Nature needs both to do its work
and humankind, confusing two separate orders of love
makes rules allowing only one kind
and defies the universe.

In "David's Dream," Field gives a typical self-deprecating portrait of himself as one who is "no fun. / I talk liberation / but my actions show otherwise." In "Street Instructions: At the Crotch," he portrays the sexually unrepressed person he would like to be.

New and Selected Poems (1987) contains fewer explicitly gay poems than the preceding volume, but by this time Field has established his persona as a gay man well enough that all of his poems read as meditations on life from a gay standpoint.

Counting Myself Lucky (1992) also contains selections from his previous books as well as new poems. In this volume, growing older as a gay man becomes a primary concern.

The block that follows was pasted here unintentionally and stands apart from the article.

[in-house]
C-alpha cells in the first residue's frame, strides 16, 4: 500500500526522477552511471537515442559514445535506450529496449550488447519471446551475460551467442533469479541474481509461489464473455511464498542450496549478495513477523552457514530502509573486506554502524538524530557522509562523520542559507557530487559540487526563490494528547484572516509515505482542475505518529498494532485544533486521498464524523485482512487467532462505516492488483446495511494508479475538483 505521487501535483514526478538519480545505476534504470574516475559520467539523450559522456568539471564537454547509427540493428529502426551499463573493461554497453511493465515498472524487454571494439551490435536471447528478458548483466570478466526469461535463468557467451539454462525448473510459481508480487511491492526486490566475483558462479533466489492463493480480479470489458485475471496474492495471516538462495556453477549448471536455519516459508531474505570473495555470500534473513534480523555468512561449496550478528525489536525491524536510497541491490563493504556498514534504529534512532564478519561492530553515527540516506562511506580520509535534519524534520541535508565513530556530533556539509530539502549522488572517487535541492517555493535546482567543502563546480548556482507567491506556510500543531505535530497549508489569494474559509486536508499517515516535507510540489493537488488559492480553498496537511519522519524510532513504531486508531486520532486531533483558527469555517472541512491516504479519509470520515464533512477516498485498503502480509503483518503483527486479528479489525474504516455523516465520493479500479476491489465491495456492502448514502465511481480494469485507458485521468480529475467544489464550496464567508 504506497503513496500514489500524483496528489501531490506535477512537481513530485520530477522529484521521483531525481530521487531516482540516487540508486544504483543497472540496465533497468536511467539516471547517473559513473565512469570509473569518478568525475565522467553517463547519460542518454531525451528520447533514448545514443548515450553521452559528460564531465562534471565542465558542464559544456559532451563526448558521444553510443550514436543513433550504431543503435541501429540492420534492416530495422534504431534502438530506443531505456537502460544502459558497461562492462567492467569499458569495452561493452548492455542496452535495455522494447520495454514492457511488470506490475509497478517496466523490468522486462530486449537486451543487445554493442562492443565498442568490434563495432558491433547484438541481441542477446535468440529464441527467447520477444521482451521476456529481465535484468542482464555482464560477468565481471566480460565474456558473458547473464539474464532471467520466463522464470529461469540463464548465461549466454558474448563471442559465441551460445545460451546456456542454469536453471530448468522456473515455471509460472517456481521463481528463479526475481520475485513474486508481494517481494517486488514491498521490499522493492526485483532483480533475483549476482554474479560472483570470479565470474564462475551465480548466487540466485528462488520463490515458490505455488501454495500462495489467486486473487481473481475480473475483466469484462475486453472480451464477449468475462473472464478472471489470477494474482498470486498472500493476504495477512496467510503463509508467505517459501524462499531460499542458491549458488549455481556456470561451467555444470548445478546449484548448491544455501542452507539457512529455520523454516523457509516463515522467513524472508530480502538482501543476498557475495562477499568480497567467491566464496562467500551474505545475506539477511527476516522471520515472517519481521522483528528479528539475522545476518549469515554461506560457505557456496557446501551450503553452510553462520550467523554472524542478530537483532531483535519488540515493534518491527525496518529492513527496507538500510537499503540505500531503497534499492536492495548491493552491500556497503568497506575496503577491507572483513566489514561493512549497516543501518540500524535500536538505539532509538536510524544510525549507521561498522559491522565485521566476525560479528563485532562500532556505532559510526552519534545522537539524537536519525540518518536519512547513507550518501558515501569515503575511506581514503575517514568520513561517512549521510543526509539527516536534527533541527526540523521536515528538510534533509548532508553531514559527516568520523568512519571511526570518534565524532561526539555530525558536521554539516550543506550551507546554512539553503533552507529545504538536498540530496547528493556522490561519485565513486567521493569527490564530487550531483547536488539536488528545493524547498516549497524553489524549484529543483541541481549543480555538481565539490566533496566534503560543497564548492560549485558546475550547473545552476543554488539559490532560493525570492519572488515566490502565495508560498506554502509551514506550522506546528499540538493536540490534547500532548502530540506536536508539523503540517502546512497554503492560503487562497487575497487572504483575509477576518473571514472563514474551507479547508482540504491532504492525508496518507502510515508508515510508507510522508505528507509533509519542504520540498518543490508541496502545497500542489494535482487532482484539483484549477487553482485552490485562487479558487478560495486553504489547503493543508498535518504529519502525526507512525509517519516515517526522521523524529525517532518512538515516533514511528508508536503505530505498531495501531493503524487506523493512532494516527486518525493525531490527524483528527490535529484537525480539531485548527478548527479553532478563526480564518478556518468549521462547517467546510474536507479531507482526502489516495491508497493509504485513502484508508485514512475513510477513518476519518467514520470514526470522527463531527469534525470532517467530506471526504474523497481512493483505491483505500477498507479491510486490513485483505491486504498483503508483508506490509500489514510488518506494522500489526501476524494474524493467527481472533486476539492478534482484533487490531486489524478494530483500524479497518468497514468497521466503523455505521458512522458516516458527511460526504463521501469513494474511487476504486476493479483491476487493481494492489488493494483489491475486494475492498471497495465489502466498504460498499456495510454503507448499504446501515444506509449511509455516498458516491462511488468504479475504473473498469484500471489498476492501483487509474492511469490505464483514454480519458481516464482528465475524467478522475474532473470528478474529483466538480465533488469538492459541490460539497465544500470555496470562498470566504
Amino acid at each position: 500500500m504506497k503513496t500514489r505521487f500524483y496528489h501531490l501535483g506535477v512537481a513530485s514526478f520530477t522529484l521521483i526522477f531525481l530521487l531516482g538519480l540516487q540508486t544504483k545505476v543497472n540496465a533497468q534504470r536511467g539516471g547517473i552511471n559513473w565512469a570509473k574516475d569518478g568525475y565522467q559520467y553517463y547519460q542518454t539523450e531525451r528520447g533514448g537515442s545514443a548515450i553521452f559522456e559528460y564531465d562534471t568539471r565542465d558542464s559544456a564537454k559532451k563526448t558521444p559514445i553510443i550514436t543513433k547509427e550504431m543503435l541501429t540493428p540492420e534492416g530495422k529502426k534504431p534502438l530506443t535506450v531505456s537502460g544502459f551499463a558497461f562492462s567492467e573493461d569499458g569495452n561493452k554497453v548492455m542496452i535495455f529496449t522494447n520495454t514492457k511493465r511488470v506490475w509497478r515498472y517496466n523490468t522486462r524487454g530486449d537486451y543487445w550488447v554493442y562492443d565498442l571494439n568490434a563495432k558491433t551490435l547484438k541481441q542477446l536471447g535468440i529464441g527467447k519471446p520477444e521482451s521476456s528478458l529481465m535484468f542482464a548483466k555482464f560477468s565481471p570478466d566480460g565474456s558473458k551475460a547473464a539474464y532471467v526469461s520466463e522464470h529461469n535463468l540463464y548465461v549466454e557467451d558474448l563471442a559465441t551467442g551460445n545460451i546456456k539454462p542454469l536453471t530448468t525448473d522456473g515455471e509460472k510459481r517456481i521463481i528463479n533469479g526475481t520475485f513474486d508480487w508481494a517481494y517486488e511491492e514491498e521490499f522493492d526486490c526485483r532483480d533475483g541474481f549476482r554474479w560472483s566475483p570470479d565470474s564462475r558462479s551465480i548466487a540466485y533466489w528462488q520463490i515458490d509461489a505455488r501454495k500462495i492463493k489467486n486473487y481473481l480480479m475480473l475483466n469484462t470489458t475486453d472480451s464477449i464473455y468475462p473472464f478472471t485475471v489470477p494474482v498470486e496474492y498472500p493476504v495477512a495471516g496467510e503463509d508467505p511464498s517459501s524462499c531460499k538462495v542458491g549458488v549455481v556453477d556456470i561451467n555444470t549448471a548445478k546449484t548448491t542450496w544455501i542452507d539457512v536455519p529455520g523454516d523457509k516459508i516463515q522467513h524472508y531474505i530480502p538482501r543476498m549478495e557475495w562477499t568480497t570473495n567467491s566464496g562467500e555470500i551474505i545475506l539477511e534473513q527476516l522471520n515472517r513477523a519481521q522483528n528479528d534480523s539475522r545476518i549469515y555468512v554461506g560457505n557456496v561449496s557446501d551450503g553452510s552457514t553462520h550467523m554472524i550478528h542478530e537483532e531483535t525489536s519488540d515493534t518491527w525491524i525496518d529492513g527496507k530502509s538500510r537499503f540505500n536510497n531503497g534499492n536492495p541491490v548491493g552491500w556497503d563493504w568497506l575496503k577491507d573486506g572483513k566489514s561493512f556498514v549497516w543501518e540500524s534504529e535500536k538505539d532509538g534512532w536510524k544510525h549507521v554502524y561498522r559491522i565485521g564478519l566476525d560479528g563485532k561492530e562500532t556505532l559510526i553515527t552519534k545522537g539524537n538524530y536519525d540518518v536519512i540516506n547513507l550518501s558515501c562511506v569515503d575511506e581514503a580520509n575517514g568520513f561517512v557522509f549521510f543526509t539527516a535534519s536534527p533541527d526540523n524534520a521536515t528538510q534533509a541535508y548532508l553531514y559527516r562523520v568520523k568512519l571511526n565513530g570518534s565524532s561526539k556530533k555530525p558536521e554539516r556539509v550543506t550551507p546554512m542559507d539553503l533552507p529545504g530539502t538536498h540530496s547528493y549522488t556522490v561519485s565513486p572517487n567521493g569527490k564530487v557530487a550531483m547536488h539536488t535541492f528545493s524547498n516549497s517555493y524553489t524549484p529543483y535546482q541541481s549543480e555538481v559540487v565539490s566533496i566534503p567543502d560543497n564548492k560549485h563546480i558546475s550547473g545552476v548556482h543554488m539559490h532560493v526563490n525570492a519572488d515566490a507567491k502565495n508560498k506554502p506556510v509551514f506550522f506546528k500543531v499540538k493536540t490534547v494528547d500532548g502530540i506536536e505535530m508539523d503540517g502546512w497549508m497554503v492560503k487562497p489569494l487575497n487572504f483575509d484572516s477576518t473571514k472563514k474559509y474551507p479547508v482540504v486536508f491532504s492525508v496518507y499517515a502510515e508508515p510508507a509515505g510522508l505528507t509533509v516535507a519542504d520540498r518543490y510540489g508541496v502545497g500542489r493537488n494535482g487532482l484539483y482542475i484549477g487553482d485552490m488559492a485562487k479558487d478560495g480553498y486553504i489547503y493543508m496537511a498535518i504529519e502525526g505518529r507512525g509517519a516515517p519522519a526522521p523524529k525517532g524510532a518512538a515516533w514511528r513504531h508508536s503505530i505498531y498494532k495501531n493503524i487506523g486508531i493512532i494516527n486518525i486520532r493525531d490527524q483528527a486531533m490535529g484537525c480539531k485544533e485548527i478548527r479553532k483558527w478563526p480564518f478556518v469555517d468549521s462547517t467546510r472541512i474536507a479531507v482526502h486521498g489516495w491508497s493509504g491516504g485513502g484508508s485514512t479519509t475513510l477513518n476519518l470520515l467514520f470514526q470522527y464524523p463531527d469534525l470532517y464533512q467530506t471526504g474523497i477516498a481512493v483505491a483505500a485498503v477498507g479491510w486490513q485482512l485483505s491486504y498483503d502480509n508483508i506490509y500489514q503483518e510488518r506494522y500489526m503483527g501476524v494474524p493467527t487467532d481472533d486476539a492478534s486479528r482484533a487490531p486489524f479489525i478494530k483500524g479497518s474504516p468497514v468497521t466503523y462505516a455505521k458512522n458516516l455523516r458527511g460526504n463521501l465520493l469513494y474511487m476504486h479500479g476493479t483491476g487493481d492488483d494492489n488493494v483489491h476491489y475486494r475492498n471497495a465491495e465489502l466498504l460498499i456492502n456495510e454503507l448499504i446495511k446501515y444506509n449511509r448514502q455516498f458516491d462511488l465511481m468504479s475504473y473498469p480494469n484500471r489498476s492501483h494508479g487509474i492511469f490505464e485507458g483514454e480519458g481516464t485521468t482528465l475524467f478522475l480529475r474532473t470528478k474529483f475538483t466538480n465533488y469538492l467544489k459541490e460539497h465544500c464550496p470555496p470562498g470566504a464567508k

Field's gay poems tend to fall into a few categories. The poems about sex are often wry and resigned, but sometimes playful and sexy, as, for example, "The Moving Man" in Winston Leyland's anthology Angels of the Lyre (1975).

In addition, there are poems in praise of relationships and poems of regret about the suppression of his homosexuality when he was young, the cost of which still is coming home to him as he grows older, as is clear in "World Traveler."

There are also a few political poems such as "Two Orders of Love" and "Oh, the Gingkos." In the latter, John Lindsay is described as a mayor no one liked, but who not only had trees planted in New York City, he also "stopped the police from raiding gay bars."

Field's poetry is a pleasurable and valuable account of coming to terms with homosexuality in the literary world of New York in the second half of the twentieth century.

Terrence Johnson

     

    
 interact  
   
Contact Us
 
Join the Discussion
 
 find 
   
Related Entries
 
More Entries by this contributor